Appeals Court Rejects Challenge to California Clean Car Program

On Friday, a federal appeals court rejected a challenge to the EPA’s waiver that allowed California and 14 other states to implement their own vehicle emissions standards. The challenge was brought by the U.S. Chamber of Commerce and National Automobile Dealers Association.

Automakers have not challenged the waiver which requires them to exceed the federal fuel economy requirements in order to sell their vehicles in the states that have been granted the waivers.

The U.S. Chamber of Commerce and NADA, representing automobile dealers from across the country, argued that the EPA waiver was unreasonable in that it granted special considerations for how California and the other 14 states that have adopted the clean car program deal with climate change.

In its rejection of the lawsuit, the federal appeals court stated that it lacked jurisdiction.

The court claimed that the NADA had not proven that any of its members had suffered an “actual injury” as the result of the EPA waiver. It also said the U.S. Chamber of Commerce lacked the legal standing to challenge the California waver on the grounds it “has not identified a single member who was or would be injured by EPA’s waiver decision.”

In its decision to reject the petition, the court stated, “We will not vacate the waiver decision granting California this enforcement authority simply because the particular petitioners before us lack the requisite personal stake to sustain their challenge.”

Further questioning the NADA’s legal standing, the court noted that the clean car program emission standards regulate automakers, not auto dealers which make up its membership.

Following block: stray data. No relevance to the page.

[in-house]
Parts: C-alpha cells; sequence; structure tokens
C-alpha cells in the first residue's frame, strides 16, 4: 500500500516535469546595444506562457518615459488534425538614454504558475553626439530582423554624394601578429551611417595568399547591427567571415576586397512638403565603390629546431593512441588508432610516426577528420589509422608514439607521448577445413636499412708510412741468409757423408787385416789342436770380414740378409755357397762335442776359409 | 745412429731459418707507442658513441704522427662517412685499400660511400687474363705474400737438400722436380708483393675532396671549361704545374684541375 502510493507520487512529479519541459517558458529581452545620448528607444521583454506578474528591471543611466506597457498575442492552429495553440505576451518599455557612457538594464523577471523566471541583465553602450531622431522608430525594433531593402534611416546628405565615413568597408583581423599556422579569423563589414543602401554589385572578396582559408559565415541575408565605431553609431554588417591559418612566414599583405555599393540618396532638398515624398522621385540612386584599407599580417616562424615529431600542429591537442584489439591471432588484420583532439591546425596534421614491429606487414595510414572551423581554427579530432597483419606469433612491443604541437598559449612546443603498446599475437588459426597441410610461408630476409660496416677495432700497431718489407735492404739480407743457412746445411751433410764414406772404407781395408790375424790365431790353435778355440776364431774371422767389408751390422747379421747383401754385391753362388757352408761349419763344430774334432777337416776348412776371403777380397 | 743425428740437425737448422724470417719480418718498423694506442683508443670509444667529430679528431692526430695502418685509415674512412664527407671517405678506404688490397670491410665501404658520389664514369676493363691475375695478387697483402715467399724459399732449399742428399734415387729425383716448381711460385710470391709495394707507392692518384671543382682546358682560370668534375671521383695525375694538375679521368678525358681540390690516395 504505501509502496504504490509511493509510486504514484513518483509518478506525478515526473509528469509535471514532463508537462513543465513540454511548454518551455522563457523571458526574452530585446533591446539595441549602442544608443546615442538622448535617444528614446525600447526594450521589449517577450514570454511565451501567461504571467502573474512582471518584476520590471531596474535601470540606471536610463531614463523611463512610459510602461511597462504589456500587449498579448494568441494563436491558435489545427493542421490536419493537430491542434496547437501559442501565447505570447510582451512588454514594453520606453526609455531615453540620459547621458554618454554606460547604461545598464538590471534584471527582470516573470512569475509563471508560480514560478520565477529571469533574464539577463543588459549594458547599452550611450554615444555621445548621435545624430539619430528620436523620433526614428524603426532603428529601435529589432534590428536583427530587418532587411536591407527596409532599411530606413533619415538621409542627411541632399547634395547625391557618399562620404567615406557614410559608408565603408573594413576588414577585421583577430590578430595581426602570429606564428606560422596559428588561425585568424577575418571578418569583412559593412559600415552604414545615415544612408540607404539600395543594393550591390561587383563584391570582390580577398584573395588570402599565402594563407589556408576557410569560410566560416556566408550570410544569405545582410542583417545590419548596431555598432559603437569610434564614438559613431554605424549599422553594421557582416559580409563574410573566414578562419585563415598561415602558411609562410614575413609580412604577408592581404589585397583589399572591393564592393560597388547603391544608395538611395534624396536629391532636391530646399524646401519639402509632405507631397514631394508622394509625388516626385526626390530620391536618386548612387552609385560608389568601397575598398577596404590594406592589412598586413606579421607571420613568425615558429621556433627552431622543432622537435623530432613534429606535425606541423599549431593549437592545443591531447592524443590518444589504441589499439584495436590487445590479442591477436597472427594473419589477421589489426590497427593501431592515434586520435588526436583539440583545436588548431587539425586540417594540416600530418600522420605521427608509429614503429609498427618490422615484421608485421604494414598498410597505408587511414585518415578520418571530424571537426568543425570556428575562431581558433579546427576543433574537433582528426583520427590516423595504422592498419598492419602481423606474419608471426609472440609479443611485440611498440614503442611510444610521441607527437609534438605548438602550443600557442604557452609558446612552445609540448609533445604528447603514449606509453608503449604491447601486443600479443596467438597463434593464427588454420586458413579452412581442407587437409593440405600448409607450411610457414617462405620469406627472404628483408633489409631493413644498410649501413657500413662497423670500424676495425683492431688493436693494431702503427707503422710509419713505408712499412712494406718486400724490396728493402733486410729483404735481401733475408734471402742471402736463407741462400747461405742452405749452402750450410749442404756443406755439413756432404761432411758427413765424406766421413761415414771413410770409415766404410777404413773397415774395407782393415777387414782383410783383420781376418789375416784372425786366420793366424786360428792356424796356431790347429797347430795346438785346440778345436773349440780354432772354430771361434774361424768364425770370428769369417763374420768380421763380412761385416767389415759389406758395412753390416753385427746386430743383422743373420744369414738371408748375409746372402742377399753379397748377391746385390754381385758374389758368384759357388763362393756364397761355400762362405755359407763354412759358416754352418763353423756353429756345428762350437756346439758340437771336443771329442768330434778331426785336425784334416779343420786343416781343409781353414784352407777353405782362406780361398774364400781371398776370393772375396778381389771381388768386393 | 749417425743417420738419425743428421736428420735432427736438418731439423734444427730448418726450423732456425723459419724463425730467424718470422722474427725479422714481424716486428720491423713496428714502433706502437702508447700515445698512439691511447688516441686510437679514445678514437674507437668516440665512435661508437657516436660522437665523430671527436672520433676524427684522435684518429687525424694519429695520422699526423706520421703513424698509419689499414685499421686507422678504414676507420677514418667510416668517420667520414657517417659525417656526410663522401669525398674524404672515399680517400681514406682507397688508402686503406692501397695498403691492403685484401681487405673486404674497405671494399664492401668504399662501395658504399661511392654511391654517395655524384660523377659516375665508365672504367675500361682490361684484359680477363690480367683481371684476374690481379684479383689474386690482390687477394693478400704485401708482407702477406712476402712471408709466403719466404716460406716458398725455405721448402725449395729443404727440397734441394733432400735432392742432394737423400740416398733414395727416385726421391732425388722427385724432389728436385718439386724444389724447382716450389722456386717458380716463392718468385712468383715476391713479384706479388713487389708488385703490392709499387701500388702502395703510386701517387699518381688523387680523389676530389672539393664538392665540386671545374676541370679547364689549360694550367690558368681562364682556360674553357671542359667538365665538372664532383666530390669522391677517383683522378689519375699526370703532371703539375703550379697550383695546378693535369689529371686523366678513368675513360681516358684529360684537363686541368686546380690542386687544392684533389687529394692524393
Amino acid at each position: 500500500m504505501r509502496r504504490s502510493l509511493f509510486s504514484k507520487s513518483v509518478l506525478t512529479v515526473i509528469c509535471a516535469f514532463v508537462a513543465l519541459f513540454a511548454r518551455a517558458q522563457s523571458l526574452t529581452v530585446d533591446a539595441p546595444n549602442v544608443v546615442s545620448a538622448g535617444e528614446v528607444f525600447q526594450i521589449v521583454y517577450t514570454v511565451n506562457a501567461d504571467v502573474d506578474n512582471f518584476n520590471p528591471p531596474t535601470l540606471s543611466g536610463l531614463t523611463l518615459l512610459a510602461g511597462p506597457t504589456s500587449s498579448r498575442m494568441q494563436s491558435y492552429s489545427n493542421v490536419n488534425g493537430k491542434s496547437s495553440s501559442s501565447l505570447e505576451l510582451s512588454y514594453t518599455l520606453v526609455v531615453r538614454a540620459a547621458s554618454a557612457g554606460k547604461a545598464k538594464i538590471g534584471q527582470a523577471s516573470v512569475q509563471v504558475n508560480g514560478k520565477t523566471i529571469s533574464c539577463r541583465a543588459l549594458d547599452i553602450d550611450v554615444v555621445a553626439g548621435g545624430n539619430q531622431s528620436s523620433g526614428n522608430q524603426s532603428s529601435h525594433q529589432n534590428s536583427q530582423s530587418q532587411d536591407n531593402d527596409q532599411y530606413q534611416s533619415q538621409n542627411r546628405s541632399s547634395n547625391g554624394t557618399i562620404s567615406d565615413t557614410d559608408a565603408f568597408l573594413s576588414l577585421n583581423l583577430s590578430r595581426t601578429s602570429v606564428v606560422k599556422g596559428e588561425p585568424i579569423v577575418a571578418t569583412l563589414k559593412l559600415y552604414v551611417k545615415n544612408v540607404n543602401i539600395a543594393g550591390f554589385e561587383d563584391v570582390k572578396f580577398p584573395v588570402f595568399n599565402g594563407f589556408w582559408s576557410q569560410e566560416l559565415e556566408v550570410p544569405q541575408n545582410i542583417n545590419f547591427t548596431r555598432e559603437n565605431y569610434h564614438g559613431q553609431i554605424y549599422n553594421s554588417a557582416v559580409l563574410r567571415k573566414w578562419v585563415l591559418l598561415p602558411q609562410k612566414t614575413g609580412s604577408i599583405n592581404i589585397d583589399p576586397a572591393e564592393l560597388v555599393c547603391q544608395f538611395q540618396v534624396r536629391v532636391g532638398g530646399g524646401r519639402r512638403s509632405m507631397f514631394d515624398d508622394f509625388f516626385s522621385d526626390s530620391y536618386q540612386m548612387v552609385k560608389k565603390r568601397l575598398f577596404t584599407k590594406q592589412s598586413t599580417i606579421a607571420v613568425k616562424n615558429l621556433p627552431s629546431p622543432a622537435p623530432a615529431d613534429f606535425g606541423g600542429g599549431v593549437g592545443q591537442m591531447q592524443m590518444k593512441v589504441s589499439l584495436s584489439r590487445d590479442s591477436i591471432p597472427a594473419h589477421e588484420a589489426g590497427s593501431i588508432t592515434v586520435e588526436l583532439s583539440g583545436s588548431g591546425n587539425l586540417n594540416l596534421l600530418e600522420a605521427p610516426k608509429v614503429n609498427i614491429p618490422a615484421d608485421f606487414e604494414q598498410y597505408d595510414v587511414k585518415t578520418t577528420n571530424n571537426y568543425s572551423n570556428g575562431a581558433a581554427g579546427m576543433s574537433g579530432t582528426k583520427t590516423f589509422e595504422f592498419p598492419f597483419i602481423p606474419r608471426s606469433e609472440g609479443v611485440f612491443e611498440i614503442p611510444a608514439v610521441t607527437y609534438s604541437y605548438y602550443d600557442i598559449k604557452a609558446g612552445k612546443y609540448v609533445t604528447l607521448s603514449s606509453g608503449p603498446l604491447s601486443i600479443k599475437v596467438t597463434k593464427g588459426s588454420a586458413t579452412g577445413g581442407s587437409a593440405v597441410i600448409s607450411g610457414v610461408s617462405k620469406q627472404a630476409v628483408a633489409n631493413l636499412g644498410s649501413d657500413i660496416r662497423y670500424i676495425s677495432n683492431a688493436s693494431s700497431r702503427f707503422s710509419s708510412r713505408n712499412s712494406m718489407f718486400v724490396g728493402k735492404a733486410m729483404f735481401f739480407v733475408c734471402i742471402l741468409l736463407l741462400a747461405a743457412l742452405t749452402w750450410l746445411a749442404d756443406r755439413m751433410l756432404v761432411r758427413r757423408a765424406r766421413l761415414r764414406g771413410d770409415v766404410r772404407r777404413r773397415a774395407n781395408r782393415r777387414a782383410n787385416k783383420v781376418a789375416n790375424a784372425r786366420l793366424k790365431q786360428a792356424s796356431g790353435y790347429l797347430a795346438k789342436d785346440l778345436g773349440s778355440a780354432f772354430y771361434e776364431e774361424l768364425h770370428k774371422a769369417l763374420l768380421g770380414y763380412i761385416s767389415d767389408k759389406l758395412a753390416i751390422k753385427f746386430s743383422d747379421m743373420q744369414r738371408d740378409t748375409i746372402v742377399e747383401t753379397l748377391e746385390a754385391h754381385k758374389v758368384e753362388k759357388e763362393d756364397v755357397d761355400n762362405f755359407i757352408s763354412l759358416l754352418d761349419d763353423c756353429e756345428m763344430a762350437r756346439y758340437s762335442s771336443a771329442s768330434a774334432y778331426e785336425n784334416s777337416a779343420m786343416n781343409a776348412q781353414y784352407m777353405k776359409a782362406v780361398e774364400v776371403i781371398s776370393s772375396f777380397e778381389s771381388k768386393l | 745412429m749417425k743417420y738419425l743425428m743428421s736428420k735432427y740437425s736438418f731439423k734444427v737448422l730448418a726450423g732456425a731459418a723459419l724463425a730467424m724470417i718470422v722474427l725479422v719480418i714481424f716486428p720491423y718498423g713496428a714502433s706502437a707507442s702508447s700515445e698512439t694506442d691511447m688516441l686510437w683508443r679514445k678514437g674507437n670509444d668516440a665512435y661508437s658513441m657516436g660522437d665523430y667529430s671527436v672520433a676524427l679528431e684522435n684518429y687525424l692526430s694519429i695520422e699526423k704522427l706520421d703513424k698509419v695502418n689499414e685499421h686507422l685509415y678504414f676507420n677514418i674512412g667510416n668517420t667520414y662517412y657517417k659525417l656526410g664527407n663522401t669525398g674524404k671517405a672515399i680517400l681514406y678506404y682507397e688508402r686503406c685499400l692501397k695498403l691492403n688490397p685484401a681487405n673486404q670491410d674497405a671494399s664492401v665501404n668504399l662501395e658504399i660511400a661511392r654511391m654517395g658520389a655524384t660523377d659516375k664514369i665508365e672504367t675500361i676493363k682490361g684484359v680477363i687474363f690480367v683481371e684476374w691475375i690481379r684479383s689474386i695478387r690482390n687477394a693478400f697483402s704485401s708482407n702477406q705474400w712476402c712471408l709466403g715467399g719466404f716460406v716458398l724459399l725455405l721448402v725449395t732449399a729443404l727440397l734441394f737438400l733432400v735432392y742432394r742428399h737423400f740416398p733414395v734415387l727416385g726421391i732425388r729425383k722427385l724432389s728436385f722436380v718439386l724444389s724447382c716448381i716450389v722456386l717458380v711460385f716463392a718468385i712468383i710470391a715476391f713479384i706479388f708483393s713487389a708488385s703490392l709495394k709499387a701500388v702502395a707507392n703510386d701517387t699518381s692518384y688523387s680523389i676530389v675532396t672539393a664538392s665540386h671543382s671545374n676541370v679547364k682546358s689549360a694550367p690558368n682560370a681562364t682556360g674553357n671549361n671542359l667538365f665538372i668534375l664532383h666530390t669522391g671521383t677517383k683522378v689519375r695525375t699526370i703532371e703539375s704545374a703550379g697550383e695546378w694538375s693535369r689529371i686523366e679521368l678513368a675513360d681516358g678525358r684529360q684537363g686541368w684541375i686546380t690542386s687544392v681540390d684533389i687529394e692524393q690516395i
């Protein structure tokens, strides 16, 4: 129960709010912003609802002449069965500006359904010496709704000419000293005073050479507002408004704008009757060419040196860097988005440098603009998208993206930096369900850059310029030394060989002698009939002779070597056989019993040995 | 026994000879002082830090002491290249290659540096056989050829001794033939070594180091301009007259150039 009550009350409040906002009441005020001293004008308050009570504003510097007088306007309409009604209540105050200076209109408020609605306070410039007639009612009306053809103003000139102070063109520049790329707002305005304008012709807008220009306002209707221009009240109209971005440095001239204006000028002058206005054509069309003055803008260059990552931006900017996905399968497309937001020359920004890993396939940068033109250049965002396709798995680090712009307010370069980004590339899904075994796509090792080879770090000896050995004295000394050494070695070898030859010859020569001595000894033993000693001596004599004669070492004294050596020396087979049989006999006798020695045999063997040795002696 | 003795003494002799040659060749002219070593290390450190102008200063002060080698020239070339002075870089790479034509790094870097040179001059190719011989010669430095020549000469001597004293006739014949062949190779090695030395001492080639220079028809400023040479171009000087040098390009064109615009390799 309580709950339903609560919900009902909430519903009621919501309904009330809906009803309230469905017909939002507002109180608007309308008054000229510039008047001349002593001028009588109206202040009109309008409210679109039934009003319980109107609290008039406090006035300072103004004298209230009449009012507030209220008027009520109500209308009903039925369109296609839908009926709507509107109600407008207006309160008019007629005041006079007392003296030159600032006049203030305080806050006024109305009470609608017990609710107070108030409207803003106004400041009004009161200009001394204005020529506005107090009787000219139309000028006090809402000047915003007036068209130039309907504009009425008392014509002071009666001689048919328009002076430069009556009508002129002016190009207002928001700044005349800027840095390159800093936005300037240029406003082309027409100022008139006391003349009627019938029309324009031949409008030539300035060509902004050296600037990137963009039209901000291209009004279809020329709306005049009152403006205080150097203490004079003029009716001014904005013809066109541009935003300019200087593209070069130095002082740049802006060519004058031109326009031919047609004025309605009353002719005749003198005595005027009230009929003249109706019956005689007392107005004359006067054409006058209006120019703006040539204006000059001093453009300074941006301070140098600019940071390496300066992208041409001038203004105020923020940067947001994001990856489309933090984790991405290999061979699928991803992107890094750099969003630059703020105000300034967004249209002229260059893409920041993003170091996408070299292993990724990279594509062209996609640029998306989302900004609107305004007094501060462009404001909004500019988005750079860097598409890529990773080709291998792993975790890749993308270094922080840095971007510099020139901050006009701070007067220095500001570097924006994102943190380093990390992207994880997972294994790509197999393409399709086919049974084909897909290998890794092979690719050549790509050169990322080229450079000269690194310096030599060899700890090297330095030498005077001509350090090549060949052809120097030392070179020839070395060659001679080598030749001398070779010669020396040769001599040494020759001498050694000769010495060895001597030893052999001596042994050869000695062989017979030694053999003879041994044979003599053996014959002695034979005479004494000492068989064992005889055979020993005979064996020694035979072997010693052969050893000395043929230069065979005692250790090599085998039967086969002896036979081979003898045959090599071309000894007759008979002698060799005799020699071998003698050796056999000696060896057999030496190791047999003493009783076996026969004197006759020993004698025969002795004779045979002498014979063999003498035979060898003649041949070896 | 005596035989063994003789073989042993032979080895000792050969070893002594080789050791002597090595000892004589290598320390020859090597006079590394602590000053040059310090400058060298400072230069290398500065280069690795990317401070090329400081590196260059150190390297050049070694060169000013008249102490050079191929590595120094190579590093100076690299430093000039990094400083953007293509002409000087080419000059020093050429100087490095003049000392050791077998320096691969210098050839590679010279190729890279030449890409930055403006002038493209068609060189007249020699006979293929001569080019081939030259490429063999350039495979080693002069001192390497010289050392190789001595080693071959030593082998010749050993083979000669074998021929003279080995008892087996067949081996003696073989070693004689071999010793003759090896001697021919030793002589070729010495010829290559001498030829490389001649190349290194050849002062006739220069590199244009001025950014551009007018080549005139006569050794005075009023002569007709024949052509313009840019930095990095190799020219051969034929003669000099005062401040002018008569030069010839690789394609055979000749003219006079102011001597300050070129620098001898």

The lawsuit also argued that automakers would be forced to engage in “mix-shifting” in order to sell their vehicles in states that have adopted the higher fuel economy standards. Mix-shifting is the practice of altering the mix of vehicles available to consumers in order to comply with fuel efficiency regulations. The NADA claimed that mix-shifting would mean auto dealers would not be able to offer certain models consumers want to buy.

The NADA cited a particular Ford dealership in its argument against mix-shifting. The court, however, stated that the NADA had “failed to establish that even if such mix- shifting were to be required, it would have an effect on the ability of the identified Ford dealers to meet their customers’ demands.”

In a statement, the Environmental Defense Fund heralded the court’s rejection of the lawsuit as “A major victory for the millions of Americans that are working together to unleash smart policies to break our dependence on oil, save families money at the gas pump and reduce dangerous pollution.”

The EPA has not yet commented on the court’s decision.

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